Sherpa brothers try for new Mount Everest record | world | Hindustan Times
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Sherpa brothers try for new Mount Everest record

Three Sherpa brothers hoping to set a new record by spending 24 hours at the top of the world set out Sunday for the summit of Mount Everest.

world Updated: Apr 12, 2009 12:11 IST

Three Sherpa brothers hoping to set a new record by spending 24 hours at the top of the world set out Sunday for the summit of Mount Everest.

The trio, Pemba Dorje, 31; Nima Gyalzen, 23; and Phurba Tenzing, 20, boarded a plane in Katmandu, Nepal's capital, and flew to a small airport on the foothills of Everest. They were expected to trek to the base camp with their team, climbing gear and supplies in the next few days.

The brothers plan to reach the 29,035-foot (8,850-meter) summit in May and spend 24 hours at the top, known as "the death zone" because of the extreme weather. Most climbers linger there for only a few minutes, just long enough to take a photograph. Several friends and supporters of the brothers gathered at the airport to wish them success.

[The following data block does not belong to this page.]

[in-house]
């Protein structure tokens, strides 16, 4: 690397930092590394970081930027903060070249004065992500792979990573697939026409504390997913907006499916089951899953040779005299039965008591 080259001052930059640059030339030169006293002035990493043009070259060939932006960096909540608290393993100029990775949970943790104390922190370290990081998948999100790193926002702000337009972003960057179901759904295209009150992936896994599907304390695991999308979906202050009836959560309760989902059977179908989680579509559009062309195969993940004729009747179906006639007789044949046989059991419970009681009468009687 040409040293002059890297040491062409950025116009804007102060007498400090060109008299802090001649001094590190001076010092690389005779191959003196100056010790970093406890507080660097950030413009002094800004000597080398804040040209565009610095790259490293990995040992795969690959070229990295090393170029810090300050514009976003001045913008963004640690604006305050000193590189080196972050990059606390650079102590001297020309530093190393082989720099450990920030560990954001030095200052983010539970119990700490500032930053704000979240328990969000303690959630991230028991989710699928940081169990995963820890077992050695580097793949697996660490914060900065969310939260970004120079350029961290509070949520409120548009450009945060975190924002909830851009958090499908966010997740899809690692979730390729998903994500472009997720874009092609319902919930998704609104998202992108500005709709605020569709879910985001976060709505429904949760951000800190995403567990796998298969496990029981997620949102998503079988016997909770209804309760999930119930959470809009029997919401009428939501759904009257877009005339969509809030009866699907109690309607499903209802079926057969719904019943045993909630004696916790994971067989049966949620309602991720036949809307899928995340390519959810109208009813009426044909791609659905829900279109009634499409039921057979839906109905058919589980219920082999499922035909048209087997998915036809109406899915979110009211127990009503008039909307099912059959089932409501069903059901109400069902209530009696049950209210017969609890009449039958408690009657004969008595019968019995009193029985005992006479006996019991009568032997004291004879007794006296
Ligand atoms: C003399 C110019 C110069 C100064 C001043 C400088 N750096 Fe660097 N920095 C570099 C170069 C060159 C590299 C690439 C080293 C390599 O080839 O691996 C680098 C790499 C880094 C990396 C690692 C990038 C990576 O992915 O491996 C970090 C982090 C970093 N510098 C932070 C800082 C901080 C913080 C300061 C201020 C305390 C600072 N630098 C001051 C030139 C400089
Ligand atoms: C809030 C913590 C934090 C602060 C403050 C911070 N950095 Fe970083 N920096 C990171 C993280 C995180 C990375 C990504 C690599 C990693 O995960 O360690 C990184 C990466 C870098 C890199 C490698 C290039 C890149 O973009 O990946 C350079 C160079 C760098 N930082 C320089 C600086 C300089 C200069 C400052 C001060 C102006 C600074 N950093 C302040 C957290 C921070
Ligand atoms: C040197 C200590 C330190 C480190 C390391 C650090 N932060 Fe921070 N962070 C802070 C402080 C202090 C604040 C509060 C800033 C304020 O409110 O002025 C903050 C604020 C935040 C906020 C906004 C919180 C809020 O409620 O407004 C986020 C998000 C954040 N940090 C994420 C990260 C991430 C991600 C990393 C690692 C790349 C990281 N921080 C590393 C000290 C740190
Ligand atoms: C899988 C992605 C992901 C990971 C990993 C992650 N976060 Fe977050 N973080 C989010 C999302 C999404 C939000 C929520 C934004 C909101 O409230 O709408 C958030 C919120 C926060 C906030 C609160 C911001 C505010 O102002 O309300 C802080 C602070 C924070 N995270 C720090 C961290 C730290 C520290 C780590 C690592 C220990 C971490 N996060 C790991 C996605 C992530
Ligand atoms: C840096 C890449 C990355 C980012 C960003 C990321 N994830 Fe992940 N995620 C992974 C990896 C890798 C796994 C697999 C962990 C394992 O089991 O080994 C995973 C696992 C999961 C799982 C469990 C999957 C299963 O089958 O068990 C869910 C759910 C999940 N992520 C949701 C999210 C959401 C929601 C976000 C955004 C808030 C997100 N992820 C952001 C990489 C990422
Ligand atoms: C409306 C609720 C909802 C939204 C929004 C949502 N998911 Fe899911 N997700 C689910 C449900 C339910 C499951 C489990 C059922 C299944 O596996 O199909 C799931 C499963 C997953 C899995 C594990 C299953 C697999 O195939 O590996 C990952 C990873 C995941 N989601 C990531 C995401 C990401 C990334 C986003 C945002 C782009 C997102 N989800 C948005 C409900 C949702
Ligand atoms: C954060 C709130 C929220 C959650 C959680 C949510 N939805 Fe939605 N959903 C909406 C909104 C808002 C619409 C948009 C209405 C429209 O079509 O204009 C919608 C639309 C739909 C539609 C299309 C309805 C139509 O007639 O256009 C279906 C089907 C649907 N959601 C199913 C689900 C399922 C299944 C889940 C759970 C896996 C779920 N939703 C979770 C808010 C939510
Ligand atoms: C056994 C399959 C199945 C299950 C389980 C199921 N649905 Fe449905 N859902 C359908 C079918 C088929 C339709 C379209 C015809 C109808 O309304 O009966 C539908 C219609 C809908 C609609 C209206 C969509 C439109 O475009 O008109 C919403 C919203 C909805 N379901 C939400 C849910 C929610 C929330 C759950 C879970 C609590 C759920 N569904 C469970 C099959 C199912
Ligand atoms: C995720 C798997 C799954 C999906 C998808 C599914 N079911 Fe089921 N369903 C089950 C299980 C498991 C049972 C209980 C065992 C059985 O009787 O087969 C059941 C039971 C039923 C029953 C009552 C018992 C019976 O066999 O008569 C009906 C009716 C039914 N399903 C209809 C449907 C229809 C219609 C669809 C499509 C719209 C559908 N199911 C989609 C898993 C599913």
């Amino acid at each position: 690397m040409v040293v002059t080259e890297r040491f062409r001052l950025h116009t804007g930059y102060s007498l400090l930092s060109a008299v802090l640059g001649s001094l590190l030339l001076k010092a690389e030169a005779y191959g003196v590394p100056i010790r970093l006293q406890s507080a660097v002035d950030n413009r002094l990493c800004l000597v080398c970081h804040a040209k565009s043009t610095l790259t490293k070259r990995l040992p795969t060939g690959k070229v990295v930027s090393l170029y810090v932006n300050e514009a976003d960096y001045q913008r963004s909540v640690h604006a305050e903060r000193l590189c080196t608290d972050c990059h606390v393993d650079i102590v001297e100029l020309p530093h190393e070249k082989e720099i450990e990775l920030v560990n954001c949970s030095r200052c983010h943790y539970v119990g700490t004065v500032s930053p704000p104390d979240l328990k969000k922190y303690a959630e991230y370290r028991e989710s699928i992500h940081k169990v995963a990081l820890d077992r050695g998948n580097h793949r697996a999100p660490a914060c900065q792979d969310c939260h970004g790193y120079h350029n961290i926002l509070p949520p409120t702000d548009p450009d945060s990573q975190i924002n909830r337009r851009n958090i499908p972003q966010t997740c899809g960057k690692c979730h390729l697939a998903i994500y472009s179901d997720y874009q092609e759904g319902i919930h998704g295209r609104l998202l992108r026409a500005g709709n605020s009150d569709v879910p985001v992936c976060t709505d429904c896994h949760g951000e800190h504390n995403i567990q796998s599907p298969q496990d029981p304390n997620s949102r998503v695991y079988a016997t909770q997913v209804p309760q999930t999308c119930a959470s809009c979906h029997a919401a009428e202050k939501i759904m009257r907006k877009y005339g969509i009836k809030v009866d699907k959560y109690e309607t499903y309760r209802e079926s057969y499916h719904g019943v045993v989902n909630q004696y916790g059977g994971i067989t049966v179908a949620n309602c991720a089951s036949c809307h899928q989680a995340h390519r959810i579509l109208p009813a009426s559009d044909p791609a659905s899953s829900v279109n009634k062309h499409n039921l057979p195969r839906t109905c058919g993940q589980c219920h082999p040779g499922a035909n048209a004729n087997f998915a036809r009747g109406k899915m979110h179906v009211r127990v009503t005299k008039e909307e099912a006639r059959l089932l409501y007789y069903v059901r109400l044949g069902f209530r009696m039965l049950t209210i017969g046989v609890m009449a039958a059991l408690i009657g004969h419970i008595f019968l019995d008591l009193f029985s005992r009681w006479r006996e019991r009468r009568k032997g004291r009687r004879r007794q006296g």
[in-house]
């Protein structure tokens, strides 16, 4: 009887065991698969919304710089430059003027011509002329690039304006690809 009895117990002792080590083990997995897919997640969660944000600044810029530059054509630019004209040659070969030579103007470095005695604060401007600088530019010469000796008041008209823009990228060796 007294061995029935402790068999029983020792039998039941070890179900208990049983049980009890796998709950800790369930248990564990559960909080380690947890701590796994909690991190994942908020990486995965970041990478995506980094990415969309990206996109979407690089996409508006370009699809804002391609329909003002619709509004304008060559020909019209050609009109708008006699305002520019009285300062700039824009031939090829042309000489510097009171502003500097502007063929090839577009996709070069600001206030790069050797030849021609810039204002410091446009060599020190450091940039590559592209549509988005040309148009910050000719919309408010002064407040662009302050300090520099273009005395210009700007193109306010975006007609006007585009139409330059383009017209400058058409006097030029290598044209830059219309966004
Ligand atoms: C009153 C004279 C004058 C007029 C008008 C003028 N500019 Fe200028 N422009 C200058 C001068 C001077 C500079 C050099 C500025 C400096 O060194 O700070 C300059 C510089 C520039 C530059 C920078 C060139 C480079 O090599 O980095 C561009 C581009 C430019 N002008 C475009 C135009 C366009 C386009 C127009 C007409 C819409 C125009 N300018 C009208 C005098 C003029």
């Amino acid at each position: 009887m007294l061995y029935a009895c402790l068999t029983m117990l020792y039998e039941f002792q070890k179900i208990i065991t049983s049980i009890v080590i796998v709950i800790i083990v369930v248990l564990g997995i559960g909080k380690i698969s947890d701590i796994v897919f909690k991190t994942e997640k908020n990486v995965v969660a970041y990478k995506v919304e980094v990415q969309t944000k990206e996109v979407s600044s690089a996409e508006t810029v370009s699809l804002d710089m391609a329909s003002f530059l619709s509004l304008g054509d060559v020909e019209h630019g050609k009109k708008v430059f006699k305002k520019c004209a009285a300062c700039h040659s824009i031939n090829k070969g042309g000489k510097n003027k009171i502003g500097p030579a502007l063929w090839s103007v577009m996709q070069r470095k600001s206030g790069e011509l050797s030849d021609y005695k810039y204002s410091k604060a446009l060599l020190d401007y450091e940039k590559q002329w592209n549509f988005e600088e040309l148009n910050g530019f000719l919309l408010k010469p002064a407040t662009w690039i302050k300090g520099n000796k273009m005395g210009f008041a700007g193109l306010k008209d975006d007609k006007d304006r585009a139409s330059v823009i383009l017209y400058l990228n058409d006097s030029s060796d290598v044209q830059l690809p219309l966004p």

"It is going to be difficult, but we are confident because all of us have reached the Everest summit many times and we are all experienced climbers on the mountain," Dorje told reporters at the airport.

At the summit, they will face extreme cold weather, low air pressure, brain-starving low levels of oxygen, high winds and blizzard conditions.

The last record was set by Babu Chhiri, who spent 21 hours at the summit in 1999. A veteran mountaineer, he died in 2001 during an expedition.

The brothers said they planned to pray, take notes of the changing temperatures and the effect they have on human bodies. Dorje holds the record for the fastest climb of the world's highest mountain, sprinting from a base camp to the summit in just eight hours 10 minutes.

Sherpa tribesmen were mostly yak herders and traders living in the Himalayas until Nepal opened its borders to tourism in 1950. Their stamina and knowledge of the mountains makes them expert guides and porters.

They typically have no family name and are called after the days of the week they are born.